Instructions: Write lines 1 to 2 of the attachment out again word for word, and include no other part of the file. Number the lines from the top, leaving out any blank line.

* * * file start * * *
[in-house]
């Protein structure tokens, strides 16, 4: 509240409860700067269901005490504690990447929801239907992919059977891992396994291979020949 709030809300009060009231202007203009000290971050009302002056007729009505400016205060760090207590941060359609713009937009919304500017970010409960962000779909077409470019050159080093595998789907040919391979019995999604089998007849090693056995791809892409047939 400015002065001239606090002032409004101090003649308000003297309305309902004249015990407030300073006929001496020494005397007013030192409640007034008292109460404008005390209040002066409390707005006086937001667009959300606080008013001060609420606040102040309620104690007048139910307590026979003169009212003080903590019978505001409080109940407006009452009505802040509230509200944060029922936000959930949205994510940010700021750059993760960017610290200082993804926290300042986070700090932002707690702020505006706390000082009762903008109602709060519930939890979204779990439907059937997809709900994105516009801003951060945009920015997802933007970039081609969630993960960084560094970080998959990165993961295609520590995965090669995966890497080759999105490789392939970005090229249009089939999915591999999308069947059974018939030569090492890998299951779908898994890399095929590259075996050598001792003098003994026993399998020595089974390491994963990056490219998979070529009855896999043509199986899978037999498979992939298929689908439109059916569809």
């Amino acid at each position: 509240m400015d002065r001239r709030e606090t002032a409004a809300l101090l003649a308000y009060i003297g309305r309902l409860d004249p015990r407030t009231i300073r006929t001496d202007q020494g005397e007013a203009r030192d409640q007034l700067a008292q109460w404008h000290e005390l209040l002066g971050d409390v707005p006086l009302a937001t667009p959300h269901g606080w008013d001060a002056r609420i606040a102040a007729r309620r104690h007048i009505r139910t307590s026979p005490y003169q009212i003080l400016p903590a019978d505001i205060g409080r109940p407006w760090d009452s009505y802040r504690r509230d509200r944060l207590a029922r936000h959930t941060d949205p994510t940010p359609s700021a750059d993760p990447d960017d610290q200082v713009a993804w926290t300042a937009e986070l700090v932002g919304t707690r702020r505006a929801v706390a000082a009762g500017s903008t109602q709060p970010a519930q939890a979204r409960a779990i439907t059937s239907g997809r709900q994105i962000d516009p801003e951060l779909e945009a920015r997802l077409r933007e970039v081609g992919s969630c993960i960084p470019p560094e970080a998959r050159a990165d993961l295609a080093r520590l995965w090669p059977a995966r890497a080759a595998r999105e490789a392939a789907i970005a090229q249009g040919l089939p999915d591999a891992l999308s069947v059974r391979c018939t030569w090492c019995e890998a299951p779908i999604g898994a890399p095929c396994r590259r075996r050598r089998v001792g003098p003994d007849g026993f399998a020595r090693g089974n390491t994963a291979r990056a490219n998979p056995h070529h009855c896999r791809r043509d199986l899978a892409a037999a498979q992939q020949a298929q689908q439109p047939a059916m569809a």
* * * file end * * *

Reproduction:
[in-house]
């Protein structure tokens, strides 16, 4: 509240409860700067269901005490504690990447929801239907992919059977891992396994291979020949 709030809300009060009231202007203009000290971050009302002056007729009505400016205060760090207590941060359609713009937009919304500017970010409960962000779909077409470019050159080093595998789907040919391979019995999604089998007849090693056995791809892409047939 400015002065001239606090002032409004101090003649308000003297309305309902004249015990407030300073006929001496020494005397007013030192409640007034008292109460404008005390209040002066409390707005006086937001667009959300606080008013001060609420606040102040309620104690007048139910307590026979003169009212003080903590019978505001409080109940407006009452009505802040509230509200944060029922936000959930949205994510940010700021750059993760960017610290200082993804926290300042986070700090932002707690702020505006706390000082009762903008109602709060519930939890979204779990439907059937997809709900994105516009801003951060945009920015997802933007970039081609969630993960960084560094970080998959990165993961295609520590995965090669995966890497080759999105490789392939970005090229249009089939999915591999999308069947059974018939030569090492890998299951779908898994890399095929590259075996050598001792003098003994026993399998020595089974390491994963990056490219998979070529009855896999043509199986899978037999498979992939298929689908439109059916569809």